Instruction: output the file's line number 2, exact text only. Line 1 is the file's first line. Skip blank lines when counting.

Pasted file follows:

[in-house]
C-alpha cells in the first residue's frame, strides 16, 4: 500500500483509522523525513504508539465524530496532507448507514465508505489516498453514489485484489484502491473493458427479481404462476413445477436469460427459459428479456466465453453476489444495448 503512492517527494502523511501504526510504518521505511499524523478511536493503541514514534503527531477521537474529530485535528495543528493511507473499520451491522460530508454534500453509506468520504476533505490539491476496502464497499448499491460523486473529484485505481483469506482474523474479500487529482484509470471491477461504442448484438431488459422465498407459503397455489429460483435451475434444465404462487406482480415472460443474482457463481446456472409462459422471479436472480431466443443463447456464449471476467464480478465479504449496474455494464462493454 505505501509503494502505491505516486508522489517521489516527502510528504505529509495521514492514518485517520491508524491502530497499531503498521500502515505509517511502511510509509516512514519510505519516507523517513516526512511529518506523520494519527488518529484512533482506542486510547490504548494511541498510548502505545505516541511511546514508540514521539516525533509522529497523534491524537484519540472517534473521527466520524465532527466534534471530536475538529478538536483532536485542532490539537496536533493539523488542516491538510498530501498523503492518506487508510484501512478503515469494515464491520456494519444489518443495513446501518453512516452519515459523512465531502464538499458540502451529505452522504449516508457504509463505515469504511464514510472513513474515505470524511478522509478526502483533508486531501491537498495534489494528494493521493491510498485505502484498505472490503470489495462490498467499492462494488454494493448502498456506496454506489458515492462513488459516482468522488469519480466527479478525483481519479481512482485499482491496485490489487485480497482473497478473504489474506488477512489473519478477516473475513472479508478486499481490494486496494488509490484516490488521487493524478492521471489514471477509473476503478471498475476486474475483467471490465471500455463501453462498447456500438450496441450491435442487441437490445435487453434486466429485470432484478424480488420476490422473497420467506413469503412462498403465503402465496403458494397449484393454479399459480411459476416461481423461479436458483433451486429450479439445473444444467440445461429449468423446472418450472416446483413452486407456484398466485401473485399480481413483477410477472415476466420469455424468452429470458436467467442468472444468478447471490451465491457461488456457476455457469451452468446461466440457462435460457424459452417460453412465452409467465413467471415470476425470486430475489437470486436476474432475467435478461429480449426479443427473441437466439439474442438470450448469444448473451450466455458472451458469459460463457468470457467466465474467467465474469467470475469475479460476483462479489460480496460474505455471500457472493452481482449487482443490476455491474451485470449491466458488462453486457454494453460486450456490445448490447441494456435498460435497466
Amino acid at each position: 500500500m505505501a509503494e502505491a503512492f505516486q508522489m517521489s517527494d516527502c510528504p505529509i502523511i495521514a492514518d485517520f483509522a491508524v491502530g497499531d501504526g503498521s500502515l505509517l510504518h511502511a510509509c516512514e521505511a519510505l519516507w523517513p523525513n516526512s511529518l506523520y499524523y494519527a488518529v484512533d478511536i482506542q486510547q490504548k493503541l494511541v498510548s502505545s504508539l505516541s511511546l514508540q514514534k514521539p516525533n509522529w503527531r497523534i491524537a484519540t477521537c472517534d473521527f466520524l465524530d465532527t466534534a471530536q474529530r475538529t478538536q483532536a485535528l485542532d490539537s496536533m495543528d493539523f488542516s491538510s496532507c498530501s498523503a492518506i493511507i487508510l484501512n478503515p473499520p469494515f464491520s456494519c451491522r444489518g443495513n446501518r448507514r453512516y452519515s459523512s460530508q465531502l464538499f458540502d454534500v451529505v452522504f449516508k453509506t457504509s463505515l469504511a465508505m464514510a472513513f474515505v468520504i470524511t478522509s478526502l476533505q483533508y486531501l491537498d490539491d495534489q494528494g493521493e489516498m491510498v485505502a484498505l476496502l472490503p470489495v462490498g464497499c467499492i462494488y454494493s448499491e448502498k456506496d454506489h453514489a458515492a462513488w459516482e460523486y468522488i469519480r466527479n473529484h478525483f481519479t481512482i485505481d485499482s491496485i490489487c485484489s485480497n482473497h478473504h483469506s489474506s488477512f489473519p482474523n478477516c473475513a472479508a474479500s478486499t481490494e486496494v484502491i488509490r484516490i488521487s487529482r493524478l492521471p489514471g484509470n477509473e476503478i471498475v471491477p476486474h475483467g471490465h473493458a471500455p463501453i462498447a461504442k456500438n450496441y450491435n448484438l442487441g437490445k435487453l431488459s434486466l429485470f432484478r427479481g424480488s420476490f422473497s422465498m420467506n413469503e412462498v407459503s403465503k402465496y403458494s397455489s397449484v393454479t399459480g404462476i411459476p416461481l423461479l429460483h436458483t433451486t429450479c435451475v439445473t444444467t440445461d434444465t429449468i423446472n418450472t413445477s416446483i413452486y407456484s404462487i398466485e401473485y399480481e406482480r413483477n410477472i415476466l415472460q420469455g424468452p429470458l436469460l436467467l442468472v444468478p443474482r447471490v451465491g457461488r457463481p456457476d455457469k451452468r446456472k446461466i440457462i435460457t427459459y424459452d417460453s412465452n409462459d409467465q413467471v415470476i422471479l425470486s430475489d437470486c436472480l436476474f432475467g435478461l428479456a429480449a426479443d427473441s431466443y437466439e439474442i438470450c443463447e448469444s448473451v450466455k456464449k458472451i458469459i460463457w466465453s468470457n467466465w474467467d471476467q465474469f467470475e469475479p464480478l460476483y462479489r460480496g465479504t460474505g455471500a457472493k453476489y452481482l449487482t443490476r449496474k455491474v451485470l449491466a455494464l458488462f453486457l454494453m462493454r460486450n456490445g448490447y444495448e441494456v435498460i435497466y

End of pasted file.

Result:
C-alpha cells in the first residue's frame, strides 16, 4: 500500500483509522523525513504508539465524530496532507448507514465508505489516498453514489485484489484502491473493458427479481404462476413445477436469460427459459428479456466465453453476489444495448 503512492517527494502523511501504526510504518521505511499524523478511536493503541514514534503527531477521537474529530485535528495543528493511507473499520451491522460530508454534500453509506468520504476533505490539491476496502464497499448499491460523486473529484485505481483469506482474523474479500487529482484509470471491477461504442448484438431488459422465498407459503397455489429460483435451475434444465404462487406482480415472460443474482457463481446456472409462459422471479436472480431466443443463447456464449471476467464480478465479504449496474455494464462493454 505505501509503494502505491505516486508522489517521489516527502510528504505529509495521514492514518485517520491508524491502530497499531503498521500502515505509517511502511510509509516512514519510505519516507523517513516526512511529518506523520494519527488518529484512533482506542486510547490504548494511541498510548502505545505516541511511546514508540514521539516525533509522529497523534491524537484519540472517534473521527466520524465532527466534534471530536475538529478538536483532536485542532490539537496536533493539523488542516491538510498530501498523503492518506487508510484501512478503515469494515464491520456494519444489518443495513446501518453512516452519515459523512465531502464538499458540502451529505452522504449516508457504509463505515469504511464514510472513513474515505470524511478522509478526502483533508486531501491537498495534489494528494493521493491510498485505502484498505472490503470489495462490498467499492462494488454494493448502498456506496454506489458515492462513488459516482468522488469519480466527479478525483481519479481512482485499482491496485490489487485480497482473497478473504489474506488477512489473519478477516473475513472479508478486499481490494486496494488509490484516490488521487493524478492521471489514471477509473476503478471498475476486474475483467471490465471500455463501453462498447456500438450496441450491435442487441437490445435487453434486466429485470432484478424480488420476490422473497420467506413469503412462498403465503402465496403458494397449484393454479399459480411459476416461481423461479436458483433451486429450479439445473444444467440445461429449468423446472418450472416446483413452486407456484398466485401473485399480481413483477410477472415476466420469455424468452429470458436467467442468472444468478447471490451465491457461488456457476455457469451452468446461466440457462435460457424459452417460453412465452409467465413467471415470476425470486430475489437470486436476474432475467435478461429480449426479443427473441437466439439474442438470450448469444448473451450466455458472451458469459460463457468470457467466465474467467465474469467470475469475479460476483462479489460480496460474505455471500457472493452481482449487482443490476455491474451485470449491466458488462453486457454494453460486450456490445448490447441494456435498460435497466